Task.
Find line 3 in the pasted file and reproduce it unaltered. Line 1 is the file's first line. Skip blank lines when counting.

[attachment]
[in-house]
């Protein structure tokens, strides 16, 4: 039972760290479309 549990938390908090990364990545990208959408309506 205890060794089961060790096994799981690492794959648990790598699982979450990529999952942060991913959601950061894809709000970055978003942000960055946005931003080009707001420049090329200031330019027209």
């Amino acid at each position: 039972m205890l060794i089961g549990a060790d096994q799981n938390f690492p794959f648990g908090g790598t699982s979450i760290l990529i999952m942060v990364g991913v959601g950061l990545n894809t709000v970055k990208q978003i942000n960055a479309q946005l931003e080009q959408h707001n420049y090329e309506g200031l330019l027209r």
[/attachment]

């Amino acid at each position: 039972m205890l060794i089961g549990a060790d096994q799981n938390f690492p794959f648990g908090g790598t699982s979450i760290l990529i999952m942060v990364g991913v959601g950061l990545n894809t709000v970055k990208q978003i942000n960055a479309q946005l931003e080009q959408h707001n420049y090329e309506g200031l330019l027209r």